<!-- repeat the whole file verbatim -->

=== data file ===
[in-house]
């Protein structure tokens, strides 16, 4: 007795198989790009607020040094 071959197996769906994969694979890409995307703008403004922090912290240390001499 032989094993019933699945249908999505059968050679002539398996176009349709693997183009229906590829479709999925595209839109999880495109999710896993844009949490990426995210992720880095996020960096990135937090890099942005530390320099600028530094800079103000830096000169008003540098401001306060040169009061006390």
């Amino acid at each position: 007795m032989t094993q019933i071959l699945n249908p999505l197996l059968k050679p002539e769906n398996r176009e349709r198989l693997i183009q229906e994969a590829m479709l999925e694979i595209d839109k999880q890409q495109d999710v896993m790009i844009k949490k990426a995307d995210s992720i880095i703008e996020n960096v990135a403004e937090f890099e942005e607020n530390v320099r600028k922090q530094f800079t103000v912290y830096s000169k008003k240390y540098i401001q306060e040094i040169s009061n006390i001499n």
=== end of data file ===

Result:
[in-house]
């Protein structure tokens, strides 16, 4: 007795198989790009607020040094 071959197996769906994969694979890409995307703008403004922090912290240390001499 032989094993019933699945249908999505059968050679002539398996176009349709693997183009229906590829479709999925595209839109999880495109999710896993844009949490990426995210992720880095996020960096990135937090890099942005530390320099600028530094800079103000830096000169008003540098401001306060040169009061006390």
């Amino acid at each position: 007795m032989t094993q019933i071959l699945n249908p999505l197996l059968k050679p002539e769906n398996r176009e349709r198989l693997i183009q229906e994969a590829m479709l999925e694979i595209d839109k999880q890409q495109d999710v896993m790009i844009k949490k990426a995307d995210s992720i880095i703008e996020n960096v990135a403004e937090f890099e942005e607020n530390v320099r600028k922090q530094f800079t103000v912290y830096s000169k008003k240390y540098i401001q306060e040094i040169s009061n006390i001499n």